Double-click the iPhoto icon to launch the program. After you dismiss the “Welcome to iPhoto” dialog box (which contains a quick recap of the program’s benefits), iPhoto checks to see if you have an older version, and if so, offers to convert its photo library (Figure 6-1).
Finally, you arrive at the program’s main window, the basic elements of which are shown in Figure 6-2.
Figure 6-2. Here’s what iPhoto looks like when you first open it. The large photo-viewing area is where thumbnails of your imported photos will appear. The pane at the bottom of the window changes depending on which of iPhoto’s four modes you’re in—Import, Organize, Edit, or Book.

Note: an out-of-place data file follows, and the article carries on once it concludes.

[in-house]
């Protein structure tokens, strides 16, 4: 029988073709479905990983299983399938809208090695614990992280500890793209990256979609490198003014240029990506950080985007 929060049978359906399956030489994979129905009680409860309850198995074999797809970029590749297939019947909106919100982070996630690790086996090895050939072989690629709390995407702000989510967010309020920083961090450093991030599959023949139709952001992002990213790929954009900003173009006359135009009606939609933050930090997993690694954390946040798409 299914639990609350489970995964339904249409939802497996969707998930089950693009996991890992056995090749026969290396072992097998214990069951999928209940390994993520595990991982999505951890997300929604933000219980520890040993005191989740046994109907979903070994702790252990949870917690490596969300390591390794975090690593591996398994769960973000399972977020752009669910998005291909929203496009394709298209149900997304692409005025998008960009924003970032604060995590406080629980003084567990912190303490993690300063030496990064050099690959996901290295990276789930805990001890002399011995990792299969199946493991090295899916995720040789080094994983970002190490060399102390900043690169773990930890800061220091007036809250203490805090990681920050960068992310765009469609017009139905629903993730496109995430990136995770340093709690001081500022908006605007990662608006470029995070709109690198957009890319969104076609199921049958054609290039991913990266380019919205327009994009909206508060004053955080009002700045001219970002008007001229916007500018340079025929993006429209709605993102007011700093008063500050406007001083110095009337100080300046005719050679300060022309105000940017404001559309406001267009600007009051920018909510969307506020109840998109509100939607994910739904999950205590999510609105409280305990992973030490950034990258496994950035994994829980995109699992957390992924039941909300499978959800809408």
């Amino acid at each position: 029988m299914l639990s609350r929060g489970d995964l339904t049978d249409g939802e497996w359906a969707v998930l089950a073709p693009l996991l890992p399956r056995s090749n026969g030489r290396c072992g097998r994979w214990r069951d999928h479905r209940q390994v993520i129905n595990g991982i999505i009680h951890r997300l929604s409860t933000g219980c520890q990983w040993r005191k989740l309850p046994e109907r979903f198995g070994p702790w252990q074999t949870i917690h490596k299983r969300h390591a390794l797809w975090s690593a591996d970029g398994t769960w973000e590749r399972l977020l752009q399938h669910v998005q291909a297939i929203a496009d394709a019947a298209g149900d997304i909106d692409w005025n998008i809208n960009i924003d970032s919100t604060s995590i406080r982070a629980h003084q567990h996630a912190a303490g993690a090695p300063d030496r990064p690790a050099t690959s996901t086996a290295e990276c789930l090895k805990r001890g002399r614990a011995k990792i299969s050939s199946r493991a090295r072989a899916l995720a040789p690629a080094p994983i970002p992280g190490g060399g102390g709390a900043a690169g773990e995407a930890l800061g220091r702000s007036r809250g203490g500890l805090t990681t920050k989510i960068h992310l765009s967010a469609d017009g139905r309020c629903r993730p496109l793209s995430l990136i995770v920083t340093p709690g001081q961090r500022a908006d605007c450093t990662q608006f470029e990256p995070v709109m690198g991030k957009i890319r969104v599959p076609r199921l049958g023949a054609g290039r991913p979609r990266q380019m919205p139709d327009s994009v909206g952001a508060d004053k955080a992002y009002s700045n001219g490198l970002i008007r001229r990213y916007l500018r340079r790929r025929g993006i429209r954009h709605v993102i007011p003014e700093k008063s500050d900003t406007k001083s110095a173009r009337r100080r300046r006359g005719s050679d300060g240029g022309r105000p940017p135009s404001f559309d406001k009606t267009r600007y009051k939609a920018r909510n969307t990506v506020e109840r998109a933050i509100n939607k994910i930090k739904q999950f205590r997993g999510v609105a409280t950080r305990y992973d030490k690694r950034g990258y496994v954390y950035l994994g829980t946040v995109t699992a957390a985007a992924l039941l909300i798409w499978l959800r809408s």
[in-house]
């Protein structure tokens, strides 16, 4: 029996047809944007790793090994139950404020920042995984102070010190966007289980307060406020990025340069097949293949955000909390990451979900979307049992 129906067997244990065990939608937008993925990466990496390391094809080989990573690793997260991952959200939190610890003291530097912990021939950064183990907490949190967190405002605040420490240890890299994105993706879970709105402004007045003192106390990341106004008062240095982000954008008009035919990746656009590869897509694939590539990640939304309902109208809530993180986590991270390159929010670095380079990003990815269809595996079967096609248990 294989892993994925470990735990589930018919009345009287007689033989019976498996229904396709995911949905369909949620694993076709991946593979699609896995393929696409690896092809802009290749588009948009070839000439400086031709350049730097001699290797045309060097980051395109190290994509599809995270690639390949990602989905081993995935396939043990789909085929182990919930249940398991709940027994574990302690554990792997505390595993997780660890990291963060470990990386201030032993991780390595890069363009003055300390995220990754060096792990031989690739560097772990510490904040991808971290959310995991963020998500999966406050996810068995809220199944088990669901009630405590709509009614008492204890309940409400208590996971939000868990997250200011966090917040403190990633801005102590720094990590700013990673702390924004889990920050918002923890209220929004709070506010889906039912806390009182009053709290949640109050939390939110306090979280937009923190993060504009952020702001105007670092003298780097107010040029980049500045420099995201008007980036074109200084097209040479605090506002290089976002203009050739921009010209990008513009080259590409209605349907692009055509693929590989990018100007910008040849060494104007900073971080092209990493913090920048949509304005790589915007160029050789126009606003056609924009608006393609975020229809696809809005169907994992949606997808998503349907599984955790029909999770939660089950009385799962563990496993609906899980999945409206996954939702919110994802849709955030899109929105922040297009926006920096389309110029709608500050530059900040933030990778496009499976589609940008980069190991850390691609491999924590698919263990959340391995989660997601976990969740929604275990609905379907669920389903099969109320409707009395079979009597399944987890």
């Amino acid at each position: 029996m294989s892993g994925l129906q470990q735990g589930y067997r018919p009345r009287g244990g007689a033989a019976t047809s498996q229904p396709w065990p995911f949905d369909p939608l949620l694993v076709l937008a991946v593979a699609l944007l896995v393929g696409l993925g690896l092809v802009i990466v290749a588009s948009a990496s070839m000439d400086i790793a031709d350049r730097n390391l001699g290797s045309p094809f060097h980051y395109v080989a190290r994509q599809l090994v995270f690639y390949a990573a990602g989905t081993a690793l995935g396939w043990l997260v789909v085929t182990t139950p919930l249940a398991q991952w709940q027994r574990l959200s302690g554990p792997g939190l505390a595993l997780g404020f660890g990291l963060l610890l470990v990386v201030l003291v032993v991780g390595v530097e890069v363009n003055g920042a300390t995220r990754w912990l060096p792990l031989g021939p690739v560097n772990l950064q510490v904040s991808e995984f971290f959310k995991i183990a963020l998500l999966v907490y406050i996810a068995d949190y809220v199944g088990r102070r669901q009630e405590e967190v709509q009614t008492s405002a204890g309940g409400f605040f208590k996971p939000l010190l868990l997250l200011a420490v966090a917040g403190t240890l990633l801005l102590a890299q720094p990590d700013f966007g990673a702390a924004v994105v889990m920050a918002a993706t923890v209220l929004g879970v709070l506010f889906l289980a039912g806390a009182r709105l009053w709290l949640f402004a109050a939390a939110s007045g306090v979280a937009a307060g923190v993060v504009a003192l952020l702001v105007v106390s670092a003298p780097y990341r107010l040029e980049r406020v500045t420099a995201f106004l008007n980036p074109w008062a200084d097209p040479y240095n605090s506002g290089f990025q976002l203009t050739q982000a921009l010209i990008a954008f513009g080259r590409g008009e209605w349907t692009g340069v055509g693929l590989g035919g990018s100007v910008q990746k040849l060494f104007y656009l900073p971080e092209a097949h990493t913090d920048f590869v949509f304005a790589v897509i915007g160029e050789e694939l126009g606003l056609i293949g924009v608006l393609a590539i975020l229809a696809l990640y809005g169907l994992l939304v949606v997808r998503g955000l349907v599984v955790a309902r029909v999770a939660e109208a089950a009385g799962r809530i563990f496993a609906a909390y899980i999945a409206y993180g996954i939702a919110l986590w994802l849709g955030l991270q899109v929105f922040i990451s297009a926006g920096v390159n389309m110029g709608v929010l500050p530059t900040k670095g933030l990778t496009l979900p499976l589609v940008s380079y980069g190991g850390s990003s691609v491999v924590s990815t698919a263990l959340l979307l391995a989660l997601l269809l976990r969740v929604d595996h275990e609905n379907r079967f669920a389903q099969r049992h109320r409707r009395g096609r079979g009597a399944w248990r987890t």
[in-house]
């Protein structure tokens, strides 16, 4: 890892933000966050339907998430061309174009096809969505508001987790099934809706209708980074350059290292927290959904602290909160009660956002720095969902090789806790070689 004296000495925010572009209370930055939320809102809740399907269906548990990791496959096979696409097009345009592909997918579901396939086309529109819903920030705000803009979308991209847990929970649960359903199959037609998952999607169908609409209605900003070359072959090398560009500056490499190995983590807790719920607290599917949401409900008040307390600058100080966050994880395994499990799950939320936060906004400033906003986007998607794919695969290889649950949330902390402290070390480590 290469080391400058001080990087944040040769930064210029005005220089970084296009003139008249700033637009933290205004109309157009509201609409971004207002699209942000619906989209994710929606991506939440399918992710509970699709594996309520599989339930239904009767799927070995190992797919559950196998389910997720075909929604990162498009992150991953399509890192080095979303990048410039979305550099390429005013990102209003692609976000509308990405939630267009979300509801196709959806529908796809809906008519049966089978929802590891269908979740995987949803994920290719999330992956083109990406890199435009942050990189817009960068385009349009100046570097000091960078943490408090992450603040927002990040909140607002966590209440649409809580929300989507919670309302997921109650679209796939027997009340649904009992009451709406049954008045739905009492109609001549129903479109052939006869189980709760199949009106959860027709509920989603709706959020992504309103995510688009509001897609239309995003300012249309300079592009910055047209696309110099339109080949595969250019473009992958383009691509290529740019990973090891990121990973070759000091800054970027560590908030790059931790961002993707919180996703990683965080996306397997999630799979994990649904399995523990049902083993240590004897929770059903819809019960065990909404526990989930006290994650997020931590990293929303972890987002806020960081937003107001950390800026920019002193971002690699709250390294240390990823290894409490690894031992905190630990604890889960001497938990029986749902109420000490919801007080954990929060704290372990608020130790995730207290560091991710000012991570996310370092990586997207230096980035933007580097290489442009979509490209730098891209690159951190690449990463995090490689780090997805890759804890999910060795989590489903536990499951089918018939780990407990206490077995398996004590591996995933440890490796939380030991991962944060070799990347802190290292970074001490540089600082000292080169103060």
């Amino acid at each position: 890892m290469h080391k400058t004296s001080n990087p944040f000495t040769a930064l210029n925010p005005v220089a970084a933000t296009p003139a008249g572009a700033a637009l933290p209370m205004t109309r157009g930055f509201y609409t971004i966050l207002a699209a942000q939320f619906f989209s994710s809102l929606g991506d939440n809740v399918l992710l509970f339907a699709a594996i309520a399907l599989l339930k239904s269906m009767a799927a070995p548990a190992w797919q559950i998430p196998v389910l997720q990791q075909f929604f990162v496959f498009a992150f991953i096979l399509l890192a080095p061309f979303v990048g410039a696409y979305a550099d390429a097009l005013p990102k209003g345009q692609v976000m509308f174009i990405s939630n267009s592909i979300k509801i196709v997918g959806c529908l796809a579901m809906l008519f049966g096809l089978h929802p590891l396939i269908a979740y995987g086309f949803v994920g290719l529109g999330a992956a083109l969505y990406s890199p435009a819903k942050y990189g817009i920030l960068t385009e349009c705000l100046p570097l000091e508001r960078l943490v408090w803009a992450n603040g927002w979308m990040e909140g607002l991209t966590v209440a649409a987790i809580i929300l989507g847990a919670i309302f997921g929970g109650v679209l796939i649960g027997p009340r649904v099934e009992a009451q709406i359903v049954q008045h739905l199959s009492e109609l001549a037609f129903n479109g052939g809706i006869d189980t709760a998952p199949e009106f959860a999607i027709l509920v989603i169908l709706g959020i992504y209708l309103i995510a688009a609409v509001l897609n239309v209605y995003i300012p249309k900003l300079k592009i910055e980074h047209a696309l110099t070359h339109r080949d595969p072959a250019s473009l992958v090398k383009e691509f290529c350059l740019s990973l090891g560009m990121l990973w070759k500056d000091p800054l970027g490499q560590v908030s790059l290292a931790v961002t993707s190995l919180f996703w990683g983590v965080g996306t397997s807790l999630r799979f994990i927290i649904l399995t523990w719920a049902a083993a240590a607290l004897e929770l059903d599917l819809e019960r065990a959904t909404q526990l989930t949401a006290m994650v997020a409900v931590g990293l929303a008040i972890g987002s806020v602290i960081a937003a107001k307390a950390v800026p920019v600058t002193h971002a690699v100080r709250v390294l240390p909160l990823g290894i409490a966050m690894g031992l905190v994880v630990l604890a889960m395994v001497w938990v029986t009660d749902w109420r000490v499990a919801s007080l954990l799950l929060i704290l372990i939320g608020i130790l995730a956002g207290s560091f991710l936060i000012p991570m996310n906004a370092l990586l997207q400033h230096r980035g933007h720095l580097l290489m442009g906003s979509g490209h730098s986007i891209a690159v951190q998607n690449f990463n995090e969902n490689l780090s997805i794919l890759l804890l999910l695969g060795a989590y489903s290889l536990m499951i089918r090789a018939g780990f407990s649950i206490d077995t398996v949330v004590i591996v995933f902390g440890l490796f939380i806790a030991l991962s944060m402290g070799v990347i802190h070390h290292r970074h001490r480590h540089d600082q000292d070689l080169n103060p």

If you’ve been taking digital photos for some time, you probably have a lot of photo files already crammed into folders on your hard drive or on Zip disks or CDs. If you shoot pictures with a traditional film camera and use a scanner to digitize them, you’ve probably got piles of JPEG or TIFF images stashed away on disk already, waiting to be cataloged using iPhoto.
This section explains how to transfer files from each of these sources into iPhoto itself.
Every modern digital camera can connect to a Mac using the USB port. If your Mac has more than one USB jack, you can use any of them for your digital camera.
Plugging a USB-compatible camera into your Mac is the easiest way to ...